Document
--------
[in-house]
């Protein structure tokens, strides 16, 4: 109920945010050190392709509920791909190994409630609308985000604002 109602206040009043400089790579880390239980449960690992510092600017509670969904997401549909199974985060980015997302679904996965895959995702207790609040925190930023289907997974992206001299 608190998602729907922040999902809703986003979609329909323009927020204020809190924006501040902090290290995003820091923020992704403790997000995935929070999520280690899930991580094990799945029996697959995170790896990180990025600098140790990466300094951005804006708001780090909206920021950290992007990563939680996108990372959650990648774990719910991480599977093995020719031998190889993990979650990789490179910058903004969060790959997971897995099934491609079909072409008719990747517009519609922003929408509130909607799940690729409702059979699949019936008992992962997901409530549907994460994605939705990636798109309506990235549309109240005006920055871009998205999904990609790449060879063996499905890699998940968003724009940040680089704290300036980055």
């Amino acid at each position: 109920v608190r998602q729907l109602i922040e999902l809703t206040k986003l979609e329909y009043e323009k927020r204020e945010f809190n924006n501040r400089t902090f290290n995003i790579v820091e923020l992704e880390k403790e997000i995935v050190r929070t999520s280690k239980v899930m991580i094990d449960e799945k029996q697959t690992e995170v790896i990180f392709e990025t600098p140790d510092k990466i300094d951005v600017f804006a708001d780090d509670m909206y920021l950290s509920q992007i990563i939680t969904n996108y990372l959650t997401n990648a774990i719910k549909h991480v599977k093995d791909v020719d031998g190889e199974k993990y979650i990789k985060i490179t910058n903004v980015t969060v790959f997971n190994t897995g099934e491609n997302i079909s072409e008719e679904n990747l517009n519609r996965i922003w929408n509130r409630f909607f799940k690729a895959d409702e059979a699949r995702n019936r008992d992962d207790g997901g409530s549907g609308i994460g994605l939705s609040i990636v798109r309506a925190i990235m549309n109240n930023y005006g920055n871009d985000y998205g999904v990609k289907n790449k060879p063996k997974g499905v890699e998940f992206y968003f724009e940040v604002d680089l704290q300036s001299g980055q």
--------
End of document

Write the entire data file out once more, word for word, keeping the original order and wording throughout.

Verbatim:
[in-house]
């Protein structure tokens, strides 16, 4: 109920945010050190392709509920791909190994409630609308985000604002 109602206040009043400089790579880390239980449960690992510092600017509670969904997401549909199974985060980015997302679904996965895959995702207790609040925190930023289907997974992206001299 608190998602729907922040999902809703986003979609329909323009927020204020809190924006501040902090290290995003820091923020992704403790997000995935929070999520280690899930991580094990799945029996697959995170790896990180990025600098140790990466300094951005804006708001780090909206920021950290992007990563939680996108990372959650990648774990719910991480599977093995020719031998190889993990979650990789490179910058903004969060790959997971897995099934491609079909072409008719990747517009519609922003929408509130909607799940690729409702059979699949019936008992992962997901409530549907994460994605939705990636798109309506990235549309109240005006920055871009998205999904990609790449060879063996499905890699998940968003724009940040680089704290300036980055």
């Amino acid at each position: 109920v608190r998602q729907l109602i922040e999902l809703t206040k986003l979609e329909y009043e323009k927020r204020e945010f809190n924006n501040r400089t902090f290290n995003i790579v820091e923020l992704e880390k403790e997000i995935v050190r929070t999520s280690k239980v899930m991580i094990d449960e799945k029996q697959t690992e995170v790896i990180f392709e990025t600098p140790d510092k990466i300094d951005v600017f804006a708001d780090d509670m909206y920021l950290s509920q992007i990563i939680t969904n996108y990372l959650t997401n990648a774990i719910k549909h991480v599977k093995d791909v020719d031998g190889e199974k993990y979650i990789k985060i490179t910058n903004v980015t969060v790959f997971n190994t897995g099934e491609n997302i079909s072409e008719e679904n990747l517009n519609r996965i922003w929408n509130r409630f909607f799940k690729a895959d409702e059979a699949r995702n019936r008992d992962d207790g997901g409530s549907g609308i994460g994605l939705s609040i990636v798109r309506a925190i990235m549309n109240n930023y005006g920055n871009d985000y998205g999904v990609k289907n790449k060879p063996k997974g499905v890699e998940f992206y968003f724009e940040v604002d680089l704290q300036s001299g980055q």